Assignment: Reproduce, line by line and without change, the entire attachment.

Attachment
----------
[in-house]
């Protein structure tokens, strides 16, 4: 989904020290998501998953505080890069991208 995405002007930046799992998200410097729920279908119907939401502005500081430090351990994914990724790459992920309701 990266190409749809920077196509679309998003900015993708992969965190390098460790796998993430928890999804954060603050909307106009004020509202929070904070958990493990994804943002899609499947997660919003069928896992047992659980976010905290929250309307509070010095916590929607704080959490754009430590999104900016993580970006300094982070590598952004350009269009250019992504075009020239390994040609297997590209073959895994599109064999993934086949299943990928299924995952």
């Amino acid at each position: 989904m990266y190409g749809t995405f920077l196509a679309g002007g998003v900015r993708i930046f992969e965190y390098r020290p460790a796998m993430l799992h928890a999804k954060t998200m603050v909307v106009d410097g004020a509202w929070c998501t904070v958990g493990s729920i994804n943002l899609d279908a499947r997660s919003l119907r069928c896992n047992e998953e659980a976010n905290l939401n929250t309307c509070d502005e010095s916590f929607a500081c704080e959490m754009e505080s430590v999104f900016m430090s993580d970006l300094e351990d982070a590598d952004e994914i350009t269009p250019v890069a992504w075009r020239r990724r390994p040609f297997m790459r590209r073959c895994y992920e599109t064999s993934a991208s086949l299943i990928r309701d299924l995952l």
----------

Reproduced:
[in-house]
């Protein structure tokens, strides 16, 4: 989904020290998501998953505080890069991208 995405002007930046799992998200410097729920279908119907939401502005500081430090351990994914990724790459992920309701 990266190409749809920077196509679309998003900015993708992969965190390098460790796998993430928890999804954060603050909307106009004020509202929070904070958990493990994804943002899609499947997660919003069928896992047992659980976010905290929250309307509070010095916590929607704080959490754009430590999104900016993580970006300094982070590598952004350009269009250019992504075009020239390994040609297997590209073959895994599109064999993934086949299943990928299924995952």
């Amino acid at each position: 989904m990266y190409g749809t995405f920077l196509a679309g002007g998003v900015r993708i930046f992969e965190y390098r020290p460790a796998m993430l799992h928890a999804k954060t998200m603050v909307v106009d410097g004020a509202w929070c998501t904070v958990g493990s729920i994804n943002l899609d279908a499947r997660s919003l119907r069928c896992n047992e998953e659980a976010n905290l939401n929250t309307c509070d502005e010095s916590f929607a500081c704080e959490m754009e505080s430590v999104f900016m430090s993580d970006l300094e351990d982070a590598d952004e994914i350009t269009p250019v890069a992504w075009r020239r990724r390994p040609f297997m790459r590209r073959c895994y992920e599109t064999s993934a991208s086949l299943i990928r309701d299924l995952l």